Specific…What is it that you really want to achieve? If the answer is that you want to be happy, I would follow that up with what does happiness look like? What does a better job look like? Answering those questions will help steer the way to specificity. Vague goals don’t work because they are hard to plan around. If your goal isn’t specific enough you won’t know what to do today to work towards it. So a specific goal maybe something more like, “volunteer with an organization that has meaning to me” or “go back to school to finish my degree” or “build the skills necessary to move to the fundraising department in my organization.” Finishing a marathon is a specific goal, and therefore has a plan attached to it. For many who has never run before, though, or maybe have achieved a 5k so far, its not a good place to start. It may not meet some of the other criteria, and be a better longer range goal. When I finished my coaching core classes and began the certification process over 6 months ago, my obvious (specific) goal was to become a Certified Professional Co-Active Coach, and in working with my mentor-coach, my desire was to deepen my understanding of coaching, which without the next piece of criteria isn’t that specific.
Measurable…What does success look like and what will determine that you’ve reached it? Crossing a finish line is obviously measurable. How do you measure happiness or fulfillment? Or a “deepened understanding?” When I work with clients, we discuss big goals, those major changes that they want and usually the reason they came to coaching. Those can be 6 month or 1 year or 5 year goals. In working with my mentor-coach, I was focused on the next 6-12 months and ultimately achieving certification as a professional coach. The measurement that I laid out with her however gave me a better sense of measurable – and specific – benchmarks along the way. I will know I’ve succeeded when I am familiar with the process of coaching and feel more confident that I want to pursue this as a career; I feel comfortable with the material I’ve learned and it feels like the skills come naturally to me; I can write comfortably about coaching concepts in my blog without consulting “the book.” Check.
Achievable…What can you actually, realistically, do? Here we need to take into account other commitments we’ve made that make realistic demands on our time. We need to consider our real physical limitations and make adjustments accordingly. I use the words realistic and real here because I want to stress that achieving the most meaningful goals will be challenging at times and require us to stretch. There wouldn’t be the same sense of accomplishment in achieving a goal that didn’t require some sacrifice or ask us to move beyond our comfort zone. Going back to school will take time. Training for a marathon is hard. That doesn’t mean that you aren’t physically capable of doing it. There will always be voices inside our heads telling us we are too young, too old, too fat, too slow, too weak, too poor, etc. trying to talk us out of our goals. That’s different and we’ll talk about those saboteurs and gremlins another time. What I’m focusing on now is setting achievable goals that don’t set us up for failure. The goal should be to walk, then run, then register for the marathon. And at your first job out of college, while it’s good to be focused on the CEO job, it’s good to be open to the progression that will get you there.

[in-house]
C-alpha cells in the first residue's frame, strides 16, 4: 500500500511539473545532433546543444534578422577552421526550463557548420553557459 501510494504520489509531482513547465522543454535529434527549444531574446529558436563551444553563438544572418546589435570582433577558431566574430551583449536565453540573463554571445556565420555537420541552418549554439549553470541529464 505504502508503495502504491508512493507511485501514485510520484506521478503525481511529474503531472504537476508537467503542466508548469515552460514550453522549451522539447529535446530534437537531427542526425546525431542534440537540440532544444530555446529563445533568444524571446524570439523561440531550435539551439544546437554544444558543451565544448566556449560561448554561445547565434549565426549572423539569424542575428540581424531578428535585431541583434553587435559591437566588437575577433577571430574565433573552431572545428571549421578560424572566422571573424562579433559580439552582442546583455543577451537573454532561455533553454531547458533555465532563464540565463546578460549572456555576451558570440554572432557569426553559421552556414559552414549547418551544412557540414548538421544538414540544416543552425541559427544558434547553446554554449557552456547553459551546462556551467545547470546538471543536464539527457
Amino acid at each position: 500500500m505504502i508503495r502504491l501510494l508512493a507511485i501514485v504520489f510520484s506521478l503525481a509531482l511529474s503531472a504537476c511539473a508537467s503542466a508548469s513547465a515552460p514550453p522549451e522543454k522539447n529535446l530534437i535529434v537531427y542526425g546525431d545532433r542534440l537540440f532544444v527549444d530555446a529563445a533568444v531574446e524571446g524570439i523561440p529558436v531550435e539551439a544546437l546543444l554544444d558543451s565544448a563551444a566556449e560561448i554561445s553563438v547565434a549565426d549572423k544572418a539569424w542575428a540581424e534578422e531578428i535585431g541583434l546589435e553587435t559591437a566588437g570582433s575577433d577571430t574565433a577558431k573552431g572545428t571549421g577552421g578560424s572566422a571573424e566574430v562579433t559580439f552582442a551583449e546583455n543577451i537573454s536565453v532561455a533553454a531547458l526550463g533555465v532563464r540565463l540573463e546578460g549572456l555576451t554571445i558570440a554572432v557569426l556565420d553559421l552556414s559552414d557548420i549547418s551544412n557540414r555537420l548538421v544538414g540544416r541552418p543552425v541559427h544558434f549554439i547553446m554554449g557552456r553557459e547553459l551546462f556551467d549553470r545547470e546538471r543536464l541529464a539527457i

Relevant…What does this goal have to do with everything else going on in your your life? What does it do to other goals and desires you have? What will it do to support or complement them? What change will achieving this goal accomplish in your life? If your goal is to run a marathon, it’s important to understand that training is time-consuming and requires a lot of energy (and time to nap after long runs on a Sunday afternoon). A goal to go back to school however supports a goal of getting a better job. Buying a house supports a goal of wanting to start a family. When I first started pursuing my interest in coaching, it was to complement my goal of transitioning my business into something that would give me more flexibility and be something I could do beyond retirement age. Getting certified as a coach was relevant to my life plan.
Time-sensitive..A goal isn’t really a goal without a due date to which you can hold yourself accountable. So what’s the due date? Target dates should have a little bit of wiggle room so, again, you’re not setting yourself up for failure. And they should be realistic, and have some progressive bench-marks built-in. For example: “I will run a 5k in 10 weeks, a 10k in 3 months, a half-marathon in 6 months and a marathon before next summer.”
So decide on your SMART goals and write them down. Have long-range, mid-range, and short-term goals that complement and support one another and the life you want to create for yourself. Then begin to put a plan in motion that will help you reach your goals. Goal setting is simply creating the end zone. How you get there takes planning; a process of doing, training, conditioning or learning that when executed will make the goal that much more achievable. More on planning another day…
The New Balance Track & Field Center at The Armory. Washington Heights, New York City. March 2017.